Metastatic Squamous Cell Carcinoma of the Cervix Secreting Ectopic Serum Beta Human Chorionic Gonadotropin

Michelle E-Jyn Kwek, Yu Hui Lim, Sheow Lei Lim, Wai Loong Wong

Abstract


An elevated serum beta human chorionic gonadotropin (beta-hCG) level in a female patient usually demonstrates the presence of a pregnancy or to a lesser extent, gestational trophoblastic disease or ovarian germ cell tumours. We report a case of metastatic cervical squamous cell carcinoma (SCC) presenting with an elevated serum beta-hCG. A 44-year-old Vietnamese lady, para 3, with a past surgical history of a Cesarean section and tubal ligation, was first diagnosed with stage 3B cervical SCC in November 2016 and underwent chemoradiation. She completed her treatment uneventfully and remained disease-free. She then presented to the emergency department in January 2018 complaining of right lower back and abdominal pain for 2 weeks. Her urine pregnancy test was positive and her serum beta-hCG was done which showed an elevated level of 593 IU/mL. Further investigations showed no intra or extra-uterine pregnancy and a magnetic resonance imaging (MRI) of the abdomen and pelvis revealed no pelvic recurrence but presence of a large liver mass and para-aortic lymphadenopathy. Biopsy of the mass confirmed recurrent metastatic cervical SCC. She was not a suitable candidate for surgery and was counseled for palliative chemotherapy. beta-hCG trending revealed a downward trend after commencing on palliative chemotherapy. Ectopic secretion of beta-hCG from tumour cells is a consideration in a patient who has detectable serum beta-hCG but no clinical evidence of pregnancy. Although rare, metastatic or recurrent cervical SCC can secrete serum beta-hCG and case reports have shown presence of serum beta-hCG even in non-gynecological tumours. Larger studies are required to investigate the full potential of serum or urinary beta-hCG in the role of prognosticating SCC of the cervix.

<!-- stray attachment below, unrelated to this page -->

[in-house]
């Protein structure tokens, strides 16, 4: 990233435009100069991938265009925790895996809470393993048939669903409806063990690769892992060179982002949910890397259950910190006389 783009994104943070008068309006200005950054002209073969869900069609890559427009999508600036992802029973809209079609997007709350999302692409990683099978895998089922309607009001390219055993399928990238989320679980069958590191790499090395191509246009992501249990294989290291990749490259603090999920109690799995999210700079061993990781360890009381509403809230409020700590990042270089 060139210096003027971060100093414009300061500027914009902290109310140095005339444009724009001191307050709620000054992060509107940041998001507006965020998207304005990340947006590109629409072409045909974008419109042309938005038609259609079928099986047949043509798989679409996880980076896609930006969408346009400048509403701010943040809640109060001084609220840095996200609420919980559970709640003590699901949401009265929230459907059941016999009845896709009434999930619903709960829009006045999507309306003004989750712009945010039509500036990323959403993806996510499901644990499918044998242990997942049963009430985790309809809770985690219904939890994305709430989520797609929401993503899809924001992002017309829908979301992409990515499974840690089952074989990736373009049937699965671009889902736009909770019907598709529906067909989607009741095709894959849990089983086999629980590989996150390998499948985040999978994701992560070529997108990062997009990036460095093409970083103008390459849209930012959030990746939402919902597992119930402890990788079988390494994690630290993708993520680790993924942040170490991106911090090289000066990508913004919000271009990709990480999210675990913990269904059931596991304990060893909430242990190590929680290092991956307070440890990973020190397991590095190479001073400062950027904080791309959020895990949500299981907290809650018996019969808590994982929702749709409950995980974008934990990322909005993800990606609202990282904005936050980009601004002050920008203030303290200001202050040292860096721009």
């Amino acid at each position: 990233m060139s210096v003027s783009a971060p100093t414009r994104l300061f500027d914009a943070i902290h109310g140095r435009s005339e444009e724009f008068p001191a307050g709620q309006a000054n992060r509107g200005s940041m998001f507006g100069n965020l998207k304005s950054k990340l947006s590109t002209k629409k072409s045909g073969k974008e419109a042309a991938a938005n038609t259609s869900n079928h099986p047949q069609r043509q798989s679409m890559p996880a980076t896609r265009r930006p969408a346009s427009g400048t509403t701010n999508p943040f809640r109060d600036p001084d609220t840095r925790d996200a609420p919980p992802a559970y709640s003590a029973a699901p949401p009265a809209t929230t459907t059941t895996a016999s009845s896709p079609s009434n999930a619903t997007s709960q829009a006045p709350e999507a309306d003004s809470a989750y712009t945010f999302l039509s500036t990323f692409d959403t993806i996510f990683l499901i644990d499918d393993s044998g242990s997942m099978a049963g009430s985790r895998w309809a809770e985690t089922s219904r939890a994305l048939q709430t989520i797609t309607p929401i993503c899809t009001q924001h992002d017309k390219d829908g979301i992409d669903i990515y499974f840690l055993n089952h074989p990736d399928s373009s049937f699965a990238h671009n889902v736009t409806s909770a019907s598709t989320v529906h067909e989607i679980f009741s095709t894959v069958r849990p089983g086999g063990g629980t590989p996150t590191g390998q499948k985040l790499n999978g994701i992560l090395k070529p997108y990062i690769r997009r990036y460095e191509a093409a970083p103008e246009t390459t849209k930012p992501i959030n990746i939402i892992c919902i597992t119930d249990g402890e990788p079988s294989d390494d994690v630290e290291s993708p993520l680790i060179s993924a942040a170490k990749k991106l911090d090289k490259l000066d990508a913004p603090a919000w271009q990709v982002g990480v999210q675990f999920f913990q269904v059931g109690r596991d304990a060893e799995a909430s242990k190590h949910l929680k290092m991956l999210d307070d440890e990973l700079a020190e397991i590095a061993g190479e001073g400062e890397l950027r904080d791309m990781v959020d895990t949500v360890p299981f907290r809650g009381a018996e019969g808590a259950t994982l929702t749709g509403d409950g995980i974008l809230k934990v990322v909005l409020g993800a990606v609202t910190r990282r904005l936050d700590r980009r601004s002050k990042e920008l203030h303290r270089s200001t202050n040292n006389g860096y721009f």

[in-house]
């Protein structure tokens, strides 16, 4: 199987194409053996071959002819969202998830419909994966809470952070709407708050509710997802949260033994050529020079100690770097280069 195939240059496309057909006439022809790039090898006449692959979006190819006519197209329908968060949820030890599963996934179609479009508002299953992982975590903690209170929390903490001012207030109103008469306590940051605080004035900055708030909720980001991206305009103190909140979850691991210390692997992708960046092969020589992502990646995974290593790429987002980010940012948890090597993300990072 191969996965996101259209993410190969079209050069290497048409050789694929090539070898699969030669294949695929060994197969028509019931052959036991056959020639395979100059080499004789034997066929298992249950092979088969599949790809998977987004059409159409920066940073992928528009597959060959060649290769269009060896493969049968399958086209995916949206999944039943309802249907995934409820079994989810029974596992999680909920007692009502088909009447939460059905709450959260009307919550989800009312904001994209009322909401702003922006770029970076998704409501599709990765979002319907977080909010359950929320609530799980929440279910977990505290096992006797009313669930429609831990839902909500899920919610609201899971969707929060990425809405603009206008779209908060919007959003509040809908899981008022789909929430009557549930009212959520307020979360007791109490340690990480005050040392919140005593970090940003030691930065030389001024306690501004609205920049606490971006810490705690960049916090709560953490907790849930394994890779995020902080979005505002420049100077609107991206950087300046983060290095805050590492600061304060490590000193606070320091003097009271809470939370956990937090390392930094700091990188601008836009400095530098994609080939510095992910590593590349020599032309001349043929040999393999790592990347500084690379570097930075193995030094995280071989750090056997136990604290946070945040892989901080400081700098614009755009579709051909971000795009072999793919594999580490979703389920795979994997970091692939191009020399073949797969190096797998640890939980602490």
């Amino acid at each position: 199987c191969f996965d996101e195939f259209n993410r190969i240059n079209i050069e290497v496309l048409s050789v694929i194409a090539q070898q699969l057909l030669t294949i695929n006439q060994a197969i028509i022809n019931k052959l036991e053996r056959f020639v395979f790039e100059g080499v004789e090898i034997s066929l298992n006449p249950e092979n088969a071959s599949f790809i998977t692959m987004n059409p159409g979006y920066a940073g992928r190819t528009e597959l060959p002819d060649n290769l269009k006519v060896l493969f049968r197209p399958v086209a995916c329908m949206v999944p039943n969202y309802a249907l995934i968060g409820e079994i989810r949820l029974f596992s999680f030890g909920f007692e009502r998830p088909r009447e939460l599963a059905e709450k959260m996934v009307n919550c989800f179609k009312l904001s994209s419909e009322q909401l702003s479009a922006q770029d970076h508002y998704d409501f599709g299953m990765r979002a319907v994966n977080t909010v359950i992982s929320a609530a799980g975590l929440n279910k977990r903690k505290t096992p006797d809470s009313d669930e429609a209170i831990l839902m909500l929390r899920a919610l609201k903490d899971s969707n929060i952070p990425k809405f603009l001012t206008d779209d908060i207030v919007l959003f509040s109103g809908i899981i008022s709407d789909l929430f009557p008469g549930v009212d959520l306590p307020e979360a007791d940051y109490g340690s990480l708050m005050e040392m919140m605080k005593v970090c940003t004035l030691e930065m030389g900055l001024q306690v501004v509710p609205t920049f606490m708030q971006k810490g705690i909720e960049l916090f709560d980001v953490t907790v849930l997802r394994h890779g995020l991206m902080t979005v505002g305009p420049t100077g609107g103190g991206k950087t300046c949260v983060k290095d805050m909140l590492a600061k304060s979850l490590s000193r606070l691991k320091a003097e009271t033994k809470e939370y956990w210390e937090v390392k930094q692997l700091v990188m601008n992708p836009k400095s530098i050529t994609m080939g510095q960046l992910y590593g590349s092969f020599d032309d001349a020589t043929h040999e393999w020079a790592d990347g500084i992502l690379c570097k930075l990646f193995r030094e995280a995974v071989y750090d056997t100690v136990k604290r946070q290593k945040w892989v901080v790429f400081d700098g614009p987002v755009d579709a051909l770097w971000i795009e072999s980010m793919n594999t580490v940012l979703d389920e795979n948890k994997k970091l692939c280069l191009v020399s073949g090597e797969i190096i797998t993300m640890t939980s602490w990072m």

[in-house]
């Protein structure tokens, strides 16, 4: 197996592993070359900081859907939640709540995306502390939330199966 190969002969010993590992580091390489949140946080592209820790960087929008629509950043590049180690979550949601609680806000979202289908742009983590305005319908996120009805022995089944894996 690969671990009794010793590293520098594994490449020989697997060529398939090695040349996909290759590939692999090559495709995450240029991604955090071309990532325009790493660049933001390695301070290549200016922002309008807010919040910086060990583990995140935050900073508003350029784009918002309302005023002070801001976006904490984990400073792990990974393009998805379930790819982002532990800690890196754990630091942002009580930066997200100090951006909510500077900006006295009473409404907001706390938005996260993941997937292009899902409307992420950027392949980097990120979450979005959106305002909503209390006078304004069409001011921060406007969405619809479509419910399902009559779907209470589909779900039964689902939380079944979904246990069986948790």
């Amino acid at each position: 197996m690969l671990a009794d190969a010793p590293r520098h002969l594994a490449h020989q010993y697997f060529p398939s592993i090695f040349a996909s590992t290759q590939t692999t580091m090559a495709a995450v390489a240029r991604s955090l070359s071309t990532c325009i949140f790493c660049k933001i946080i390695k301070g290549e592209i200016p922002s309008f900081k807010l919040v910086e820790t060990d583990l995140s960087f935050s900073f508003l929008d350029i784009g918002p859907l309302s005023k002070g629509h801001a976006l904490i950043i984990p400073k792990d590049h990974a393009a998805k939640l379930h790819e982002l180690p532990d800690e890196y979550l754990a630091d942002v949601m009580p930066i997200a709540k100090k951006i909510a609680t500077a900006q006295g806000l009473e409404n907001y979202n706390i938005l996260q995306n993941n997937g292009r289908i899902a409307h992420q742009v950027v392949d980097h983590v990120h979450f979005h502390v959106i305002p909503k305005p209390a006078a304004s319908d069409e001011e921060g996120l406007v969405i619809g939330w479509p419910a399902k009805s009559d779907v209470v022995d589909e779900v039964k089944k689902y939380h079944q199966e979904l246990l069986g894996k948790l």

J Med Cases. 2018;9(8):252-254
doi: https://doi.org/10.14740/jmc3103w

Keywords


Cervical cancer; Squamous cell carcinoma; HCG

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